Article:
Saturday, 28 September 2019

The St Enoder War Memorial - 100 years on

This month marks the centenary of the unveiling of the war memorial in my home parish of St Enoder, which took place on 20th September 1919.

Erected to remember the men of Fraddon, Summercourt and surrounding areas who lost their lives in the First World War, the monument was built by E. J. Roberts, a well-known stonemason from St Columb Road. Comprising a cross on a large base, it is ten feet and one inch in height and weighs over three tons, while newspaper articles from the time state that it cost £125.

As with many communities, all the money for the war memorial was raised by local residents. Quite a number of people were engaged with the fundraising and envelopes were delivered to every house for voluntary contributions.

The unveiling itself began with a memorial service in St Enoder Church, which was officiated by Canon William Horsburgh. Muffled peals were rung on the bells before and after the service by the St Enoder ringers. I believe that my great-grandfather Dick Cole, who had served with the Royal Engineers, was almost certainly one of the bellringers.

While Handel’s “Dead March” from “Saul” was being played by the organist Miss Flamank, a procession left the church. It was headed by the churchwardens (Mr R. H. Flamank and Mr J. Chapman) and included the members of the Parish Council and the War Memorial Committee, along with the choir, children and members of the general public.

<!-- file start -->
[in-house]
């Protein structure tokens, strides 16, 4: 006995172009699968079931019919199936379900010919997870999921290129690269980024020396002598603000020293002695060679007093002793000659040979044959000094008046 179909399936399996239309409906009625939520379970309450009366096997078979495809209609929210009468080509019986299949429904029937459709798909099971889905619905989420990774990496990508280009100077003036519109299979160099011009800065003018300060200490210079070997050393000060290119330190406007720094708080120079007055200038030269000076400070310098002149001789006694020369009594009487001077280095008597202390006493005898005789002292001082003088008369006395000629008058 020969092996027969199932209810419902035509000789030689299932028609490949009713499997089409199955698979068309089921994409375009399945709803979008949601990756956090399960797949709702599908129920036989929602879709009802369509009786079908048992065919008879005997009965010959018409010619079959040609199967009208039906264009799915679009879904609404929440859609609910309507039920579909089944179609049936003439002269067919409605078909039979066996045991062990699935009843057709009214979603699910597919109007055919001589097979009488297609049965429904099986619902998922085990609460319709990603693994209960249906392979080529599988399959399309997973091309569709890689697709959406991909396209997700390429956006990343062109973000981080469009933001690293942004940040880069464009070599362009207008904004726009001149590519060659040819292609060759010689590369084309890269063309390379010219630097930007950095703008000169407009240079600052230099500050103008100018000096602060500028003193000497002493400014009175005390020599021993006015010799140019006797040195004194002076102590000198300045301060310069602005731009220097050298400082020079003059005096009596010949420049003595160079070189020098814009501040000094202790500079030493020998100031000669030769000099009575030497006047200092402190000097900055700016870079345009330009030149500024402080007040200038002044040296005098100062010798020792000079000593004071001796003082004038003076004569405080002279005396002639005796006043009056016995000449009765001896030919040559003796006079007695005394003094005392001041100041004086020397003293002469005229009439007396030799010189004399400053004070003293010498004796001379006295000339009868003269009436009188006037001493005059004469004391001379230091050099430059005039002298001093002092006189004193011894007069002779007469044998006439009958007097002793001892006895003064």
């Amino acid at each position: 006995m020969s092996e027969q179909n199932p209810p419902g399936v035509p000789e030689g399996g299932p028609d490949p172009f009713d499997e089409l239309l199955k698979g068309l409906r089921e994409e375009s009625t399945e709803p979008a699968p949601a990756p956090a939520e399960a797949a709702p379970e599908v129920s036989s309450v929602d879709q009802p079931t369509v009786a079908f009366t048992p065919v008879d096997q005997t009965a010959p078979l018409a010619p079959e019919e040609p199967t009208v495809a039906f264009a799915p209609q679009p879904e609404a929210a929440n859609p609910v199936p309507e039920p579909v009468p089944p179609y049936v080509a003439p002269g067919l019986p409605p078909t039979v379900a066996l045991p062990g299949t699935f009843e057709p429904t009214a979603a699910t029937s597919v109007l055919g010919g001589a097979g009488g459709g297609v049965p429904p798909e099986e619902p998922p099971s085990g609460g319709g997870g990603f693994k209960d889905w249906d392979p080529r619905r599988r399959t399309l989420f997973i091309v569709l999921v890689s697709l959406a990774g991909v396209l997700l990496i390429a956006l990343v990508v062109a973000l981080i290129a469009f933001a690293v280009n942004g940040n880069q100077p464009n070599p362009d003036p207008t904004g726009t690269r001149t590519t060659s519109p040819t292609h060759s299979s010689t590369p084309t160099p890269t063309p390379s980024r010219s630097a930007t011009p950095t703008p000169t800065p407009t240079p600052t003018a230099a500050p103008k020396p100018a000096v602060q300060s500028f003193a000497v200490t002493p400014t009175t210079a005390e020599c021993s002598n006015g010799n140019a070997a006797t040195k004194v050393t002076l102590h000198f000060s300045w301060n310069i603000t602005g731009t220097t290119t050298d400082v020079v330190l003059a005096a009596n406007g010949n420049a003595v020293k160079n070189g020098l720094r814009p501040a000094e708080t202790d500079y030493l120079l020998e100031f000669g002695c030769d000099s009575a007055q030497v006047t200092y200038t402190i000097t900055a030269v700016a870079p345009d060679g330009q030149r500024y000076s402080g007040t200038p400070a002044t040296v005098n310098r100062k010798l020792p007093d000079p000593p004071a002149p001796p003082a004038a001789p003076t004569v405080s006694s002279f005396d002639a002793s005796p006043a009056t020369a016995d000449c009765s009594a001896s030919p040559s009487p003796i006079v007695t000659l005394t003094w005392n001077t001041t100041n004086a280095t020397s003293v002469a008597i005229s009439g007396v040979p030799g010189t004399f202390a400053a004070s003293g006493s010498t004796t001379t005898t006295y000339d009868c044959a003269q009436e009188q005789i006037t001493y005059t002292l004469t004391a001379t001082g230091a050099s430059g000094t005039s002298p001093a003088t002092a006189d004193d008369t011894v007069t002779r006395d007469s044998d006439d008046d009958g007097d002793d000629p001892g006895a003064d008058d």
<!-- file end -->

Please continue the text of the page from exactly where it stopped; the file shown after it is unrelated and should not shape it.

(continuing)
In the churchyard, the unveiling ceremony was performed by Dorothy Carus-Wilson, whose husband Lieutenant-Colonel Trevor Carus-Wilson DSO TD has been killed in 1918. A prominent local landowner, he had been the commanding officer of the 1st/5th Battalion of the Duke of Cornwall’s Light Infantry.

Rev Horsburgh dedicated the memorial and it is known that relatives, children and friends then placed flowers on the memorial. The Last Post was sounded by Albert Victor Menear, a prominent bandsman who had joined the Royal Engineers with my great-grandfather. Albert’s brother Clare also lost his life in the war and is remembered on the war memorial in St Columb.

Owing to what was described as “inclement weather,” the procession returned to the church. Further addresses were then made as part of a united religious service by Canon Horsburgh, the chairman of the Parish Council Mr A. Goodman, Rev F. Tresize from the United Methodists and Dyer Trevarton from the local Wesleyans.

Interestingly, 100 years on, it is Dyer’s grandson Graham who plays the Last Post on Remembrance Sundays at St Enoder Churchtown.

[This is my article in this coming week's Cornish Guardian].

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